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Release: July 15, 1999

Four UI students win prestigious Fulbright grants for research abroad

IOWA CITY, Iowa —- Four University of Iowa students have been awarded Fulbright Grants for research abroad, the J. William Fulbright Foreign Scholarship Board and the United States Information Agency has announced.

The following are UI Fulbright winners: Michael Dumanis, an M.F.A. graduate in creative writing from Pittsford, N.Y.; James Farmer, a doctoral candidate in film studies from Provo, Utah; Kathleen Man, an M.F.A. graduate in film and video production from Honolulu, Hawaii; and Salvatore Scibona, an M.F.A. graduate in creative writing from Zebulon, Ga.

Dumanis plans to spend half an academic year attending lectures on Bulgarian literature and history, and learning Bulgarian at the University of Sofia. He will research the social customs of Bulgarian youth and will interview Bulgarian Jews in order to begin writing his first novel Various Passings. He will also complete a poetry manuscript, When I Was Pol Pot..

Farmer will travel to Munich, Germany to study how opera is used in the New German Cinema. Specifically, he will study the way four German film directors - Werner Herzog, Alexander Kluge, Werner Schroeter, and Hans-Jurgen Syberberg - use it in their work. He hopes to conduct interviews with Kluge and Syberberg and to screen rare films.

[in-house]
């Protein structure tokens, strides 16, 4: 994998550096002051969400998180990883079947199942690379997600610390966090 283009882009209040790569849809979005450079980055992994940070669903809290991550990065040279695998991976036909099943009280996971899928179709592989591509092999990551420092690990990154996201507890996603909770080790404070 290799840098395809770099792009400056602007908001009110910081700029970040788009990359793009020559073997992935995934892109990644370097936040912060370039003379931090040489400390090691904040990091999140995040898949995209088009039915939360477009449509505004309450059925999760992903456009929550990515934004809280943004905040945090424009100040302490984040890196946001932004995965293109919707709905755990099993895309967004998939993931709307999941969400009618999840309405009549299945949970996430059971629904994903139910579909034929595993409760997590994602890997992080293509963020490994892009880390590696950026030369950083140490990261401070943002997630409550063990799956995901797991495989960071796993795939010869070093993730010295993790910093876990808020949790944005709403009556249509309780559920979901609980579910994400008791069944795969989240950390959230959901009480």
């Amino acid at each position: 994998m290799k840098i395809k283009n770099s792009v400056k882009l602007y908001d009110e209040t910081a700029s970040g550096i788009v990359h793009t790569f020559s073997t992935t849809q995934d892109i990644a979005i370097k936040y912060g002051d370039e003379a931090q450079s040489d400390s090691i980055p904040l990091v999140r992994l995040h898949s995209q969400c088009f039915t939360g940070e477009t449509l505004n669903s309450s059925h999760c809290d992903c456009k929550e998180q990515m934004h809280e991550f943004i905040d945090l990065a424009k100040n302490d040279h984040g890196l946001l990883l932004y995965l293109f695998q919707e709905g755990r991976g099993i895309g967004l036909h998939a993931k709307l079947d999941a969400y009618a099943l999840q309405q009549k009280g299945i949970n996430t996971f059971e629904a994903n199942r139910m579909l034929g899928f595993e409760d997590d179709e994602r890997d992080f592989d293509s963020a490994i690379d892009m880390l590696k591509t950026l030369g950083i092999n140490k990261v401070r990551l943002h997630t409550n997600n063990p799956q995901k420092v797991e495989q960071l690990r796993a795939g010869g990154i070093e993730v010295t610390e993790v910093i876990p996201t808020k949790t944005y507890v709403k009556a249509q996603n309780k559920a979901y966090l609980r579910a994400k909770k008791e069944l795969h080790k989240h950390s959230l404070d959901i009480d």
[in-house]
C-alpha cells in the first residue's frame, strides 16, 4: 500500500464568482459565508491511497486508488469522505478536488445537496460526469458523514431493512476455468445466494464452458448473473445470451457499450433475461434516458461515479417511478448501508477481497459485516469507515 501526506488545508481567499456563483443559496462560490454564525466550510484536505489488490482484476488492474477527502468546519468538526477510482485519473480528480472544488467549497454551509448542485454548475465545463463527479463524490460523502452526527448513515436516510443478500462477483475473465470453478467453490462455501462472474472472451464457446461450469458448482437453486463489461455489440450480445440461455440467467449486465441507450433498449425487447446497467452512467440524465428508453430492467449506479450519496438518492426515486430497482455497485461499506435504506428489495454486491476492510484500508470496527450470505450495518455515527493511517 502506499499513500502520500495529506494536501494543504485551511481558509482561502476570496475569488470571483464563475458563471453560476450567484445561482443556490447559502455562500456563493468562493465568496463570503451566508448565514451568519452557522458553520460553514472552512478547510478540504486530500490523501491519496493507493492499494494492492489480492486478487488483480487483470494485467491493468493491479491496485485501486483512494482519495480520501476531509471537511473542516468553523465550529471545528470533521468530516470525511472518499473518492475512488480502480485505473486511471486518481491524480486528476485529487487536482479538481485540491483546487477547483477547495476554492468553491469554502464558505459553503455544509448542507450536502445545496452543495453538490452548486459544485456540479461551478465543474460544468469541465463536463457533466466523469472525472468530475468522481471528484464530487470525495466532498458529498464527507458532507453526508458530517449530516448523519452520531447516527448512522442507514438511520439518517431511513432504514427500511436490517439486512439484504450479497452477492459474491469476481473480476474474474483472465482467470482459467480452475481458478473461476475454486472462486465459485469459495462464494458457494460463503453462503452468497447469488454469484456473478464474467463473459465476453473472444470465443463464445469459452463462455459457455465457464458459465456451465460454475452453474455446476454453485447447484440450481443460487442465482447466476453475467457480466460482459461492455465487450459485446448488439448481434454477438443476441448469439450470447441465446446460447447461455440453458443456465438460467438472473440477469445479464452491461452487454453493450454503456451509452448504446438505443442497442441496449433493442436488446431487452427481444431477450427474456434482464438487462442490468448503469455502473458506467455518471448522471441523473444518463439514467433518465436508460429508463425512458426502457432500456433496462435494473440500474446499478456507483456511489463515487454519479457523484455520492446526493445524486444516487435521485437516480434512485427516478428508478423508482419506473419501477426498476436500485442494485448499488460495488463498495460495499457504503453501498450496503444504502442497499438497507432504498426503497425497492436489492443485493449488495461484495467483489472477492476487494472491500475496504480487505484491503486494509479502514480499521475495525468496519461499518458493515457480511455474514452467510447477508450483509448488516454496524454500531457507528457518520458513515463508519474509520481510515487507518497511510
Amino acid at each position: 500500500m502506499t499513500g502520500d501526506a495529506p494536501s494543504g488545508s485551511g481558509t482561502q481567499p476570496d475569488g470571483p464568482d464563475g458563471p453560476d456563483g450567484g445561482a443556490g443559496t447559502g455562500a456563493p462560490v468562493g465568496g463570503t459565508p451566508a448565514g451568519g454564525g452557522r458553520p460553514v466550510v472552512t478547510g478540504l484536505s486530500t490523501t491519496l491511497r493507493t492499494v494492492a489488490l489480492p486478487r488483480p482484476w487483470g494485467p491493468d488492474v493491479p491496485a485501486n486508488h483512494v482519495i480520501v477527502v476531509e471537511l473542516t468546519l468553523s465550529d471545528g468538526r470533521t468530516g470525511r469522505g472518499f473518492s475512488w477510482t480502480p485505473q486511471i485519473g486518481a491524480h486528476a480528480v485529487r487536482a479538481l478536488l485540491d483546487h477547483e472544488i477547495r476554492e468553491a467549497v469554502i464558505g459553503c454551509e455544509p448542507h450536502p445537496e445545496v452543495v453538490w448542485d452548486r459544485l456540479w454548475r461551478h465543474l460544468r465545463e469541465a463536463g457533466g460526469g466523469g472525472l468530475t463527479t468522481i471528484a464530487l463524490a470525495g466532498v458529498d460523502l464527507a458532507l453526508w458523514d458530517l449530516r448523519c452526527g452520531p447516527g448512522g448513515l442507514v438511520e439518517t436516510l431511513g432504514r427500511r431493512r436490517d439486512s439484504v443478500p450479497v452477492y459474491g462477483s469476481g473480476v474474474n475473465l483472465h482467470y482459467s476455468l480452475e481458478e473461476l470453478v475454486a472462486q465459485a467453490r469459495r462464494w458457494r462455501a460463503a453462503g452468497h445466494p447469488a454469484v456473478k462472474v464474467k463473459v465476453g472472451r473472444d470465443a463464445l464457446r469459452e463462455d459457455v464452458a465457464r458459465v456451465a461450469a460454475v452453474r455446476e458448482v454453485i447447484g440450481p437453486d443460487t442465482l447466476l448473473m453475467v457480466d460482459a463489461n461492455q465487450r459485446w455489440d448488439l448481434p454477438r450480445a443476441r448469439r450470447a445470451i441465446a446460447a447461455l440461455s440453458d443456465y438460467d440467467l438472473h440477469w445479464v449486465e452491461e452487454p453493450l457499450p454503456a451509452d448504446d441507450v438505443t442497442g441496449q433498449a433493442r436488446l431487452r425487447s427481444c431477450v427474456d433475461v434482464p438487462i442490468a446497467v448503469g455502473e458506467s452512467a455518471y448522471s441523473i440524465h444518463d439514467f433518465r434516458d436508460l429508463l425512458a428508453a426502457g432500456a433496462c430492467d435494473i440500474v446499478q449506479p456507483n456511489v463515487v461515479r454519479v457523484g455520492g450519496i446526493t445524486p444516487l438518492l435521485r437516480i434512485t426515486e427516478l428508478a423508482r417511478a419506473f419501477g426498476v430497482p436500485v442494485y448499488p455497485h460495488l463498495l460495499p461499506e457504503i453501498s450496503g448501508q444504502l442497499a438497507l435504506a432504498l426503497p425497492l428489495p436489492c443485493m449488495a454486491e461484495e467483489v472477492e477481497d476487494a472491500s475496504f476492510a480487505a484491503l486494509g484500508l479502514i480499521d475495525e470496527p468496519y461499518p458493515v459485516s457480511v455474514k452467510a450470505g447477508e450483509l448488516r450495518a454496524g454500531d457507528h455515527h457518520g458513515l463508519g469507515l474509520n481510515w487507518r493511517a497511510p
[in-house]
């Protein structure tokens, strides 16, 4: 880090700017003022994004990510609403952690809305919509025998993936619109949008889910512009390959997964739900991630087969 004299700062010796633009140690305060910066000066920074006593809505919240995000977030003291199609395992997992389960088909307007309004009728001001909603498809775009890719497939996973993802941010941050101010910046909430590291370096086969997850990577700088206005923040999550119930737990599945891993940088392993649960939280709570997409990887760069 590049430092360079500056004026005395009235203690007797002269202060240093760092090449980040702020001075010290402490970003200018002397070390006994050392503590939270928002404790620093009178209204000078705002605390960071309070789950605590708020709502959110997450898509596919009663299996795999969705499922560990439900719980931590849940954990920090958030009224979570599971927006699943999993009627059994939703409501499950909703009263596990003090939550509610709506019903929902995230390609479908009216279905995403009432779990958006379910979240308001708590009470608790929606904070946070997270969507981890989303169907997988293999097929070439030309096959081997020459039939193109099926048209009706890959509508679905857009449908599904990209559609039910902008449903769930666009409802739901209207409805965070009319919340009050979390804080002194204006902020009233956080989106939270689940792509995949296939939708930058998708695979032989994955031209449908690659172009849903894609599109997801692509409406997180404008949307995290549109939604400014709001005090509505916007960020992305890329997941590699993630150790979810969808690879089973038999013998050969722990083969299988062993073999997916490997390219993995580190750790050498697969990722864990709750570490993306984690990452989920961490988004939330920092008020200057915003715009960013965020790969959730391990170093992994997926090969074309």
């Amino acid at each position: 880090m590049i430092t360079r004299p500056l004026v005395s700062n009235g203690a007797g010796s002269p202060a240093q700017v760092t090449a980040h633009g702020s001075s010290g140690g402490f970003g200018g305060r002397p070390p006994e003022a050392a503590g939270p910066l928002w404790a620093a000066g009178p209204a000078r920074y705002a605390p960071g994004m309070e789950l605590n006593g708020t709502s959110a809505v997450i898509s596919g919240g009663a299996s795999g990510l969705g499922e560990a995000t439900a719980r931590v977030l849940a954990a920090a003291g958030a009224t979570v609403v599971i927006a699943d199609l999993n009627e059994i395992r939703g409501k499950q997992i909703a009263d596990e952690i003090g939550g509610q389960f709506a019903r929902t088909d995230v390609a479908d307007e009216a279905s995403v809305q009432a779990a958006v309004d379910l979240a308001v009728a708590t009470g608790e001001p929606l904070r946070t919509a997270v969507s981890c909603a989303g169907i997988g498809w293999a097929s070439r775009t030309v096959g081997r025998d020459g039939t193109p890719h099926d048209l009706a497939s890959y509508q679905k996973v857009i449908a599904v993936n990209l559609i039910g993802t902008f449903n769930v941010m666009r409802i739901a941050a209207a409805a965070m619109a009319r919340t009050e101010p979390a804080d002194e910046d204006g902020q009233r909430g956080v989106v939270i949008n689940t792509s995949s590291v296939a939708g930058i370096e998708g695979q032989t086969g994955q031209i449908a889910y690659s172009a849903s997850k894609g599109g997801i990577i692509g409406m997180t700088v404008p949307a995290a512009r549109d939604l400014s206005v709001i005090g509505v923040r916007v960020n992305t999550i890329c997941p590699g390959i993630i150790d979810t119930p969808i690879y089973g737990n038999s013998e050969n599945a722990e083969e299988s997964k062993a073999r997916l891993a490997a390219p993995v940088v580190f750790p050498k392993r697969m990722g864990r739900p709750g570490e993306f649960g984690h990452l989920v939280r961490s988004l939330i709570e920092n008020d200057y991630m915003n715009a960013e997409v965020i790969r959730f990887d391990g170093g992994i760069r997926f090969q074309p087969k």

Man plans to study at the University of Paris III (La Sorbonne-Nouvelle). She wishes to study film as a "continually-evolving language" and will produce an original film in France. In it she will reflect on the theoretical underpinnings of the French New Wave. She hopes to deepen her understanding of French film tradition, which has greatly influenced her academic and artistic career.

Scibona will live in Rome while doing research for a novel he has been working on for three years and will study Italian at the University of Rome for part of the academic year. He will then travel through Italy to research its economic conditions, dialects, sexual mores, building practices, cooking, church politics and Catholic rituals in order to "find the substance of his characters' memory."

Under the Fulbright Program, some 4,200 grants are awarded each year to American students, teachers, and scholars to study, teach, and conduct research around the world, and to foreign nationals to engage in similar activities in the United States. Individuals are selected on the basis of academic and professional qualifications, plus their ability and willingness to share ideas and experiences with people of diverse cultures.

The program is administered by the U.S. Information Agency under policy guidelines established by the J. William Fulbright Foreign Scholarship Board, whose members are appointed by the President, and in cooperation with a number of private organizations. Scholarships are awarded through open competition. More than 40 foreign governments share in the funding of these exchanges. More than 220,000 grants have been awarded since the program began in 1946.

For more information, contact the UI Fulbright Program Advisor, Philip Carls, 335-0353 or visit the Fulbright Web sites at or